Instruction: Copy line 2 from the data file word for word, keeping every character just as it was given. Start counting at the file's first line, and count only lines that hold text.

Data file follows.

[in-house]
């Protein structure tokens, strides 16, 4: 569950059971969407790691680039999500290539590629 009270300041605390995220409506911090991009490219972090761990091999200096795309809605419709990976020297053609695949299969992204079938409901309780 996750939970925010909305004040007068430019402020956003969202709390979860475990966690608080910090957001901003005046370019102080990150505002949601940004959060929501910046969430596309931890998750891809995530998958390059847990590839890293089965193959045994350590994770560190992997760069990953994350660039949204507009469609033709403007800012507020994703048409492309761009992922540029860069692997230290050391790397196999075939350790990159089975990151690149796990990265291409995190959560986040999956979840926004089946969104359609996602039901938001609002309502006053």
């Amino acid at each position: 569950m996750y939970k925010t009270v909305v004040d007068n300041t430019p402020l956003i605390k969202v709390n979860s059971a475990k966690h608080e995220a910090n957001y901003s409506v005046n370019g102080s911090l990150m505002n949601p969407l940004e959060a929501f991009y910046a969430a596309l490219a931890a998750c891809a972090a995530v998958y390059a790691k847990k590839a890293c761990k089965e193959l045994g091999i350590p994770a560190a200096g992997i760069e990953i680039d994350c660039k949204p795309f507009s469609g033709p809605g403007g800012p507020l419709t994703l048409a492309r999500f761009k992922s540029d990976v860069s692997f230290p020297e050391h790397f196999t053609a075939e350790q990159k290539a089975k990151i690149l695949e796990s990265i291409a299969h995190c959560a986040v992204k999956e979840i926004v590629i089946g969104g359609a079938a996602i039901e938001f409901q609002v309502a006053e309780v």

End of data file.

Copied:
């Protein structure tokens, strides 16, 4: 569950059971969407790691680039999500290539590629 009270300041605390995220409506911090991009490219972090761990091999200096795309809605419709990976020297053609695949299969992204079938409901309780 996750939970925010909305004040007068430019402020956003969202709390979860475990966690608080910090957001901003005046370019102080990150505002949601940004959060929501910046969430596309931890998750891809995530998958390059847990590839890293089965193959045994350590994770560190992997760069990953994350660039949204507009469609033709403007800012507020994703048409492309761009992922540029860069692997230290050391790397196999075939350790990159089975990151690149796990990265291409995190959560986040999956979840926004089946969104359609996602039901938001609002309502006053």